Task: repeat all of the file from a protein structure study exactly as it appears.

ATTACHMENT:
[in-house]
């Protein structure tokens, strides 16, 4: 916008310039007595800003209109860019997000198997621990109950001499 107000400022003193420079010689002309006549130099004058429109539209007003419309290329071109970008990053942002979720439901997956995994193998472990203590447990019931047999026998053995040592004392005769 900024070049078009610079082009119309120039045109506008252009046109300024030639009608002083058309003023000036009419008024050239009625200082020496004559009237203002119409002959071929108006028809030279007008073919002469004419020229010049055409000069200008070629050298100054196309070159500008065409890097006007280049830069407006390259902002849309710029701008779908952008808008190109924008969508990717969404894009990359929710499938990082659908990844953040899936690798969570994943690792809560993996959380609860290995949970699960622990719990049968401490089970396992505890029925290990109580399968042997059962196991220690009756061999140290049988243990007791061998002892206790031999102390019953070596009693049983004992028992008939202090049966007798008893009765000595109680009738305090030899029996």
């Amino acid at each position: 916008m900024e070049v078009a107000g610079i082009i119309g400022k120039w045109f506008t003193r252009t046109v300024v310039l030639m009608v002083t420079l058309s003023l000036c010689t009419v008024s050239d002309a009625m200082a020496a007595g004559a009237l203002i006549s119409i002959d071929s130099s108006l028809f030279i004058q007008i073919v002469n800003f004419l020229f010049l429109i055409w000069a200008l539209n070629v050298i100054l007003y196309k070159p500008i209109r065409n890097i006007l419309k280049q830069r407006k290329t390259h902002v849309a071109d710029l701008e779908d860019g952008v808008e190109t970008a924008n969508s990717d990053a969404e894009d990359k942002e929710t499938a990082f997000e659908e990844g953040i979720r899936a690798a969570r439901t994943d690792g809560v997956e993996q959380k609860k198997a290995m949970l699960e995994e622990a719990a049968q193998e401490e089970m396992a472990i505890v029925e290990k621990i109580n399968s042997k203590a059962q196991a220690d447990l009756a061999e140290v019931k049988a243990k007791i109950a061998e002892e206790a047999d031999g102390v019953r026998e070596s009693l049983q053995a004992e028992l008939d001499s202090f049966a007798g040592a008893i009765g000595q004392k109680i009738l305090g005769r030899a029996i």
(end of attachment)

[in-house]
């Protein structure tokens, strides 16, 4: 916008310039007595800003209109860019997000198997621990109950001499 107000400022003193420079010689002309006549130099004058429109539209007003419309290329071109970008990053942002979720439901997956995994193998472990203590447990019931047999026998053995040592004392005769 900024070049078009610079082009119309120039045109506008252009046109300024030639009608002083058309003023000036009419008024050239009625200082020496004559009237203002119409002959071929108006028809030279007008073919002469004419020229010049055409000069200008070629050298100054196309070159500008065409890097006007280049830069407006390259902002849309710029701008779908952008808008190109924008969508990717969404894009990359929710499938990082659908990844953040899936690798969570994943690792809560993996959380609860290995949970699960622990719990049968401490089970396992505890029925290990109580399968042997059962196991220690009756061999140290049988243990007791061998002892206790031999102390019953070596009693049983004992028992008939202090049966007798008893009765000595109680009738305090030899029996």
């Amino acid at each position: 916008m900024e070049v078009a107000g610079i082009i119309g400022k120039w045109f506008t003193r252009t046109v300024v310039l030639m009608v002083t420079l058309s003023l000036c010689t009419v008024s050239d002309a009625m200082a020496a007595g004559a009237l203002i006549s119409i002959d071929s130099s108006l028809f030279i004058q007008i073919v002469n800003f004419l020229f010049l429109i055409w000069a200008l539209n070629v050298i100054l007003y196309k070159p500008i209109r065409n890097i006007l419309k280049q830069r407006k290329t390259h902002v849309a071109d710029l701008e779908d860019g952008v808008e190109t970008a924008n969508s990717d990053a969404e894009d990359k942002e929710t499938a990082f997000e659908e990844g953040i979720r899936a690798a969570r439901t994943d690792g809560v997956e993996q959380k609860k198997a290995m949970l699960e995994e622990a719990a049968q193998e401490e089970m396992a472990i505890v029925e290990k621990i109580n399968s042997k203590a059962q196991a220690d447990l009756a061999e140290v019931k049988a243990k007791i109950a061998e002892e206790a047999d031999g102390v019953r026998e070596s009693l049983q053995a004992e028992l008939d001499s202090f049966a007798g040592a008893i009765g000595q004392k109680i009738l305090g005769r030899a029996i």